Reformed theology has also made exceptional progress in the more common sense of learning new things from Scripture. These discoveries too, however, our applications or contextualizations, answers to current questions. Lutheran theology has not changed very much since the seventeenth century, nor has Arminian theology. But Calvinism has developed new understandings of the covenants, of redemptive history, of biblical inerrancy, of apologetics, of theological encyclopedia, and of the relationships of Christianity to politics, economics, education, the arts, literature, history, science, and law. That progress has come about because belief in the sovereignty of God sets the Calvinist free to explore the fullness of God’s revelation in Scripture and creation.
-John M. Frame, Doctrine of the Knowledge of God, 307-308
Again, Frame clearly (and rightly, to my mind) rejects the notion that one human capacity is greater in either creation or redemption.
Redemption doesn’t make us more emotional (as some charismatics might suppose) or less so (as many Reformed would prefer), anymore than it makes us more or less intellectual. What redemption does to the intellect is to consecrate that intellect to God, whether the I.Q. is high or low. Similarly, the important thing is not whether you are highly emotional or not; the important thing is that whatever emotional capacities you have should be placed in God’s hands to be used according to His purposes.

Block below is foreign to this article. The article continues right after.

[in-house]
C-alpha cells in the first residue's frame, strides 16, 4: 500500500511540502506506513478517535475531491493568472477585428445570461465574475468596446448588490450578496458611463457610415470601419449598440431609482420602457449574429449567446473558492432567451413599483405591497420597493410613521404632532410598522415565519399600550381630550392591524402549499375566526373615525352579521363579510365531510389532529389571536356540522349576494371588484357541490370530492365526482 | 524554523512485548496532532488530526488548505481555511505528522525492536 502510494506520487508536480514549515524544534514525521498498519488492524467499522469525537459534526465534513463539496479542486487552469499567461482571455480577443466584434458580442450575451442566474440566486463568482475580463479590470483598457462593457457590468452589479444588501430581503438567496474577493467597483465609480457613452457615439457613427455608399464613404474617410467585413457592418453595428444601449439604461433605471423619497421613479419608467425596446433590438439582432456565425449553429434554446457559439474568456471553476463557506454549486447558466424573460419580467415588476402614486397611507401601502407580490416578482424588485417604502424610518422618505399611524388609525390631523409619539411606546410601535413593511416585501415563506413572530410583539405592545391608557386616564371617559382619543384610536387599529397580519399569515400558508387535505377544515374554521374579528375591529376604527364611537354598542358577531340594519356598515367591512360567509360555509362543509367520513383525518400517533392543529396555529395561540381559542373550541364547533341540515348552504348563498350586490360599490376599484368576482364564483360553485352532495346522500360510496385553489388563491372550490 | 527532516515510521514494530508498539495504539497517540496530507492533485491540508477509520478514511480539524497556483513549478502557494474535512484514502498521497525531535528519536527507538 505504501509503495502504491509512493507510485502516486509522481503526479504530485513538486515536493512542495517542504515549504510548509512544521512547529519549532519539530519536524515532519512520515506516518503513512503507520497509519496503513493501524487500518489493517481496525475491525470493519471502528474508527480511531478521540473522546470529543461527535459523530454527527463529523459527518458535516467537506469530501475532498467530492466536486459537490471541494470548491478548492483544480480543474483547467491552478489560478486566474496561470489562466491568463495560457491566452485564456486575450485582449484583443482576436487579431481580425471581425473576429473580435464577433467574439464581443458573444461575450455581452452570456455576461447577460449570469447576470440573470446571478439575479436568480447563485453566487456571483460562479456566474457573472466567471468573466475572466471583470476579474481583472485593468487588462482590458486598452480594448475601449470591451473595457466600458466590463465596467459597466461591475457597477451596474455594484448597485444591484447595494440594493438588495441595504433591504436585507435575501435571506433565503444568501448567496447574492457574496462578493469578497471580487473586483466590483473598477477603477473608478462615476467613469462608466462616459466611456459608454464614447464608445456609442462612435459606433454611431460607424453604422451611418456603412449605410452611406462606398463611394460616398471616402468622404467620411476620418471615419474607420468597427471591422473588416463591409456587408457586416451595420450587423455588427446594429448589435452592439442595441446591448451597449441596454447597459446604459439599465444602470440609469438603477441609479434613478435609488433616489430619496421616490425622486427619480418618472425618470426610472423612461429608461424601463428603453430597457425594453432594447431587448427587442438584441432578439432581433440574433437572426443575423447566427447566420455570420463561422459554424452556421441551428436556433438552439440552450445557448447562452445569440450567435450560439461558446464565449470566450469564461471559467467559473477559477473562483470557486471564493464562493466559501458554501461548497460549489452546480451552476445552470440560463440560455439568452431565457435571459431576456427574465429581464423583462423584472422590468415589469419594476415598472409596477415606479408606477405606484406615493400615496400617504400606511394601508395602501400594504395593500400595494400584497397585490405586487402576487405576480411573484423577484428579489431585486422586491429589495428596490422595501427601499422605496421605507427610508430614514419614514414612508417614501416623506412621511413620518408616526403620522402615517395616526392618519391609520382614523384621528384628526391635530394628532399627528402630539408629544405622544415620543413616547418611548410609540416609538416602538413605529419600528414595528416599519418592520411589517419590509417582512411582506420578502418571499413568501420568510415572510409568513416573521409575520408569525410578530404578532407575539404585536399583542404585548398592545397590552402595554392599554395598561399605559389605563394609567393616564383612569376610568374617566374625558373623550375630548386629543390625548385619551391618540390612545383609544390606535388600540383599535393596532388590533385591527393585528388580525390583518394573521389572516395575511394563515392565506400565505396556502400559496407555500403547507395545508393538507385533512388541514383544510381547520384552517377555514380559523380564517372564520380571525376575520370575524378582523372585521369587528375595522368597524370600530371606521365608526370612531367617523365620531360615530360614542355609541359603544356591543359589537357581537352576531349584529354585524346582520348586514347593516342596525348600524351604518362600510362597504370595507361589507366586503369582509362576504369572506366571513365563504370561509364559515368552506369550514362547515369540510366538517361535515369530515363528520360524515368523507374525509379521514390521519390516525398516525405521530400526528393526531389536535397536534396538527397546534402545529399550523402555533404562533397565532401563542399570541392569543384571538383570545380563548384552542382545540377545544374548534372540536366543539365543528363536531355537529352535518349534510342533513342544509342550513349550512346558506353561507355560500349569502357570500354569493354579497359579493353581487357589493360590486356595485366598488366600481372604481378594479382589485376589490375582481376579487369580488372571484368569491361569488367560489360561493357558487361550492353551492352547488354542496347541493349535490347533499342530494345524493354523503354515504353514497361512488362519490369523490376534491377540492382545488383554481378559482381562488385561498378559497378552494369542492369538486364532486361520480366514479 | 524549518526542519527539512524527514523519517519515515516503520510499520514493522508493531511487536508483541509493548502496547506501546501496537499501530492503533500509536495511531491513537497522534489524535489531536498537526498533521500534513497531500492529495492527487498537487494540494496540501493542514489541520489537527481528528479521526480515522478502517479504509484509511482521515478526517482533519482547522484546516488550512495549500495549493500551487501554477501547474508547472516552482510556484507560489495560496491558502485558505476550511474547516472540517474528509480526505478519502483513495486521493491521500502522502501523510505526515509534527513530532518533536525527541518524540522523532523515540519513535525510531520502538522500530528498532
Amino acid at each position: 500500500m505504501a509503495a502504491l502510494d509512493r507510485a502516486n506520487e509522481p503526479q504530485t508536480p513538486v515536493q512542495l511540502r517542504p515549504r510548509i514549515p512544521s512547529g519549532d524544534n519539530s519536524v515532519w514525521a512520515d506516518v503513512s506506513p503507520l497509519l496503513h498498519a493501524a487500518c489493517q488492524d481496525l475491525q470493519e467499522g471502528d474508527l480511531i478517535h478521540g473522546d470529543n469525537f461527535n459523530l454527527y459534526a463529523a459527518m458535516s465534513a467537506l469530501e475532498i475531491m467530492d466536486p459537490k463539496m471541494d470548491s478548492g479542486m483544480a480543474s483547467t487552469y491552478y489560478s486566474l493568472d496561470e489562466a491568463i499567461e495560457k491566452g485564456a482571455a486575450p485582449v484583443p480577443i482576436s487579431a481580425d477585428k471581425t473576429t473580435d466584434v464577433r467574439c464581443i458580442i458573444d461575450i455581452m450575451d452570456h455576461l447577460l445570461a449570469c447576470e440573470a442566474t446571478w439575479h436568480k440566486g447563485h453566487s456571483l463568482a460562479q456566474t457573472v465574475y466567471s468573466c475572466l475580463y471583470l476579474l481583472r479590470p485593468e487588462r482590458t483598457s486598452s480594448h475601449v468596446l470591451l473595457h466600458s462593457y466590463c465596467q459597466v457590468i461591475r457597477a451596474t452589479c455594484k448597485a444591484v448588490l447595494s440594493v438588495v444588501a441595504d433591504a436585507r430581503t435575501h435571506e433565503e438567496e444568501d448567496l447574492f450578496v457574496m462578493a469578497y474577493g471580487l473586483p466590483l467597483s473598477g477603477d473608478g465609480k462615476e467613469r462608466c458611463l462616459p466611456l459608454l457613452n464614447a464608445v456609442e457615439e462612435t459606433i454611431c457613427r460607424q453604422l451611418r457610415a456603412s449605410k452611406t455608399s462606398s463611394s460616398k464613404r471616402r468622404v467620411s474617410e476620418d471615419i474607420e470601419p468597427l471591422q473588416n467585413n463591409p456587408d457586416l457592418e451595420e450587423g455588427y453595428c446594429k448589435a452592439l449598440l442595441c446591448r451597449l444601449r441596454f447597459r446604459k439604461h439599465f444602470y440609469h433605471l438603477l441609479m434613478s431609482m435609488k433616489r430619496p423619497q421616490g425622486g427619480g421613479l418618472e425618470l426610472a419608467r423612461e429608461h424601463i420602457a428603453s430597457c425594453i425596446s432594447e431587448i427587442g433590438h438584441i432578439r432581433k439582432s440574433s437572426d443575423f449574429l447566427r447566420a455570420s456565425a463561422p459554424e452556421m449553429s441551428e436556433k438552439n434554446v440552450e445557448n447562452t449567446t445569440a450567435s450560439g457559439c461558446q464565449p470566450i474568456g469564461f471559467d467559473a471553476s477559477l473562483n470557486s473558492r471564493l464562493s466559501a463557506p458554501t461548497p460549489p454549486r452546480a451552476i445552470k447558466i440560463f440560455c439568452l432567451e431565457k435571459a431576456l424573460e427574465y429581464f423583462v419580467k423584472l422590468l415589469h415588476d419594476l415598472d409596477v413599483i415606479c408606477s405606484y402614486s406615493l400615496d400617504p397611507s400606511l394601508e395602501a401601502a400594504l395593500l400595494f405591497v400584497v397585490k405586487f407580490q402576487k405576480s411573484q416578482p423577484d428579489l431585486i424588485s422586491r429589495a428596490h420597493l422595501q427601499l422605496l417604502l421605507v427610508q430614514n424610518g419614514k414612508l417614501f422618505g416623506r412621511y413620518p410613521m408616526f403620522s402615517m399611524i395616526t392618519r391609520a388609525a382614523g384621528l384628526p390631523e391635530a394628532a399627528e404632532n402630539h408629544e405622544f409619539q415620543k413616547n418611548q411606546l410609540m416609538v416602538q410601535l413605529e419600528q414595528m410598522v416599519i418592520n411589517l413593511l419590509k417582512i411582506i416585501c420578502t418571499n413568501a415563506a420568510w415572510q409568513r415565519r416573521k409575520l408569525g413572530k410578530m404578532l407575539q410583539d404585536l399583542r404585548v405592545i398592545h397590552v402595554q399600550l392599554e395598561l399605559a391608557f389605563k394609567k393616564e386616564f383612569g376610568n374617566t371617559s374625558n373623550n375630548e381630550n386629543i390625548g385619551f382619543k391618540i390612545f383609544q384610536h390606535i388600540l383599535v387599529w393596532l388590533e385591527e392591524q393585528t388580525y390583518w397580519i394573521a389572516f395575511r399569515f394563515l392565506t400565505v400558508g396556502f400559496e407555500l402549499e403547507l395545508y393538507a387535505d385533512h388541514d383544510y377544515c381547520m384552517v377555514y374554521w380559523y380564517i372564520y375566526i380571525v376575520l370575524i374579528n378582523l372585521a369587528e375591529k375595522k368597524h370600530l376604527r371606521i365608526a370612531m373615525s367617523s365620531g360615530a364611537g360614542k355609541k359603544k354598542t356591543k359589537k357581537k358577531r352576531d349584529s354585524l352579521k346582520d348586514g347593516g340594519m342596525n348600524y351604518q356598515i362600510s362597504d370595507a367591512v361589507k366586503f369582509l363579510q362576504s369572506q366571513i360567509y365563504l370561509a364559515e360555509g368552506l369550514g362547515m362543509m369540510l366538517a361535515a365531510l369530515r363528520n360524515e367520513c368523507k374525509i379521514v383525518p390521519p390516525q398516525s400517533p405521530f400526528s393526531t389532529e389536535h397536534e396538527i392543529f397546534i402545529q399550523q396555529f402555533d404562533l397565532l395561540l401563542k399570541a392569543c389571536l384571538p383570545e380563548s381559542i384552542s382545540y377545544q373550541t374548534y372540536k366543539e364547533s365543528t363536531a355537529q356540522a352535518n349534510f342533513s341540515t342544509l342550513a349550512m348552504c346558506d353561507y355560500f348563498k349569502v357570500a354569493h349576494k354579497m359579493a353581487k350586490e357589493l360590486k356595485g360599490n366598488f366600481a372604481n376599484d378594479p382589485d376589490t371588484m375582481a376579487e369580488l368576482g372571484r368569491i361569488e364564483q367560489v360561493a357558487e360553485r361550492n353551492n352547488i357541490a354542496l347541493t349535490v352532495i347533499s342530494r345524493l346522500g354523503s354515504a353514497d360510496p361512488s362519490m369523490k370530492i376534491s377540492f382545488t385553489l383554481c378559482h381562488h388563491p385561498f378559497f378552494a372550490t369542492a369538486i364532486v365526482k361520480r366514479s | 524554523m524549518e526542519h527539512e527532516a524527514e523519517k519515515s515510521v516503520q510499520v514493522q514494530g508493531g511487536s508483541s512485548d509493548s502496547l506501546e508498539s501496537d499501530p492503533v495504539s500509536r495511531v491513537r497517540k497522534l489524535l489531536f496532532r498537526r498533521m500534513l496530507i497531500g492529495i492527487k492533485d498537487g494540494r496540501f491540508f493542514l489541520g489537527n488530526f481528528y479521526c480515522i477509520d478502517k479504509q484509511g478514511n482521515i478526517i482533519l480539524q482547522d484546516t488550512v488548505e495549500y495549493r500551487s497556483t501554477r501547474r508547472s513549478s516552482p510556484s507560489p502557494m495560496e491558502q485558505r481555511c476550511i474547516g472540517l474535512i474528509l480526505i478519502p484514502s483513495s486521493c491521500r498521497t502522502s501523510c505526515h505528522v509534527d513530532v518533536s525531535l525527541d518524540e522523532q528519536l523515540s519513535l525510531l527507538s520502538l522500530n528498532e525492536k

-John M. Frame, Doctrine of the Knowledge of God, 336.
Section 3 (pgs 242-301) of John Frame’s Doctrine of the Knowledge of God includes a discussion on clear and godly thinking. In that section there’s a unit of common mistakes in thinking, commonly known as logical fallacies. He defines the fallacy of division as follows:
Here one argues that what is true of the whole (or the collection) is also true of the parts (or members). Thus one might argue that since a car is heavy, it might have a heavy cigarette lighter. Or because a grove is thick, each tree in the grove must be thick. One might mistake predicates of a class for predicates an individual, as in this specious argument: “American Indians are disappearing; Joe is an American Indian; therefore Joe is disappearing.”